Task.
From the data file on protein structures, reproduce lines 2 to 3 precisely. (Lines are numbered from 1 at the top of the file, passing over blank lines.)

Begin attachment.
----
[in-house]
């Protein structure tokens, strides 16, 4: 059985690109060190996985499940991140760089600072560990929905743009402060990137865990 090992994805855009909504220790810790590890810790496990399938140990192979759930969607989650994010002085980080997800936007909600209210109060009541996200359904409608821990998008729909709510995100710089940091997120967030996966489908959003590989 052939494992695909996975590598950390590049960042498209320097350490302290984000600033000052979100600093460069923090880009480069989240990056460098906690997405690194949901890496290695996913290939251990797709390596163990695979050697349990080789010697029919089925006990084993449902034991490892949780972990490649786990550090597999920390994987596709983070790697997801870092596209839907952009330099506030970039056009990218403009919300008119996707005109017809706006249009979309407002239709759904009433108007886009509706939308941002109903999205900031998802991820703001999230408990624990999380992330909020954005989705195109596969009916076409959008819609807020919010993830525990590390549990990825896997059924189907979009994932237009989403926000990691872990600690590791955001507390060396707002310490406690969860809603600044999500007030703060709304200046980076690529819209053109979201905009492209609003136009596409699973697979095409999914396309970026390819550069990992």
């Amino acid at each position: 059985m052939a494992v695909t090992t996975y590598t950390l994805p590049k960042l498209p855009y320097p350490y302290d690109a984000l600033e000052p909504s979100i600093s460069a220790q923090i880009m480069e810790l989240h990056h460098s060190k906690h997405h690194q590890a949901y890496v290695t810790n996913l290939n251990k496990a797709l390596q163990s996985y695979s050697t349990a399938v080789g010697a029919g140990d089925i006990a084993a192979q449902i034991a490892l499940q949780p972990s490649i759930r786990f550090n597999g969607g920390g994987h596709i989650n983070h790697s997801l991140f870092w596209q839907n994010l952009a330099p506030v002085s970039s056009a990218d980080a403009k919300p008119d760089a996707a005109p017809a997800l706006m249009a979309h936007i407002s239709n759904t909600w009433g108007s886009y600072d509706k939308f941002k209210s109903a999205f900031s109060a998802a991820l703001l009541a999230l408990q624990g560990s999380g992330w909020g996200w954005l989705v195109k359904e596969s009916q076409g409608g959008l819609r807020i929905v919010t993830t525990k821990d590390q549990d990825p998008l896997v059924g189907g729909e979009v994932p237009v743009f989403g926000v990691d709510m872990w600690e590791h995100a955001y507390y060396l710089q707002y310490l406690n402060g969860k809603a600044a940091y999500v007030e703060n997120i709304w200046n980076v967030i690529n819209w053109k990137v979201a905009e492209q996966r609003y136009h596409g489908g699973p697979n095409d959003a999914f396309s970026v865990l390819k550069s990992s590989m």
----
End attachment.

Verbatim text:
């Protein structure tokens, strides 16, 4: 059985690109060190996985499940991140760089600072560990929905743009402060990137865990 090992994805855009909504220790810790590890810790496990399938140990192979759930969607989650994010002085980080997800936007909600209210109060009541996200359904409608821990998008729909709510995100710089940091997120967030996966489908959003590989 052939494992695909996975590598950390590049960042498209320097350490302290984000600033000052979100600093460069923090880009480069989240990056460098906690997405690194949901890496290695996913290939251990797709390596163990695979050697349990080789010697029919089925006990084993449902034991490892949780972990490649786990550090597999920390994987596709983070790697997801870092596209839907952009330099506030970039056009990218403009919300008119996707005109017809706006249009979309407002239709759904009433108007886009509706939308941002109903999205900031998802991820703001999230408990624990999380992330909020954005989705195109596969009916076409959008819609807020919010993830525990590390549990990825896997059924189907979009994932237009989403926000990691872990600690590791955001507390060396707002310490406690969860809603600044999500007030703060709304200046980076690529819209053109979201905009492209609003136009596409699973697979095409999914396309970026390819550069990992």
């Amino acid at each position: 059985m052939a494992v695909t090992t996975y590598t950390l994805p590049k960042l498209p855009y320097p350490y302290d690109a984000l600033e000052p909504s979100i600093s460069a220790q923090i880009m480069e810790l989240h990056h460098s060190k906690h997405h690194q590890a949901y890496v290695t810790n996913l290939n251990k496990a797709l390596q163990s996985y695979s050697t349990a399938v080789g010697a029919g140990d089925i006990a084993a192979q449902i034991a490892l499940q949780p972990s490649i759930r786990f550090n597999g969607g920390g994987h596709i989650n983070h790697s997801l991140f870092w596209q839907n994010l952009a330099p506030v002085s970039s056009a990218d980080a403009k919300p008119d760089a996707a005109p017809a997800l706006m249009a979309h936007i407002s239709n759904t909600w009433g108007s886009y600072d509706k939308f941002k209210s109903a999205f900031s109060a998802a991820l703001l009541a999230l408990q624990g560990s999380g992330w909020g996200w954005l989705v195109k359904e596969s009916q076409g409608g959008l819609r807020i929905v919010t993830t525990k821990d590390q549990d990825p998008l896997v059924g189907g729909e979009v994932p237009v743009f989403g926000v990691d709510m872990w600690e590791h995100a955001y507390y060396l710089q707002y310490l406690n402060g969860k809603a600044a940091y999500v007030e703060n997120i709304w200046n980076v967030i690529n819209w053109k990137v979201a905009e492209q996966r609003y136009h596409g489908g699973p697979n095409d959003a999914f396309s970026v865990l390819k550069s990992s590989m």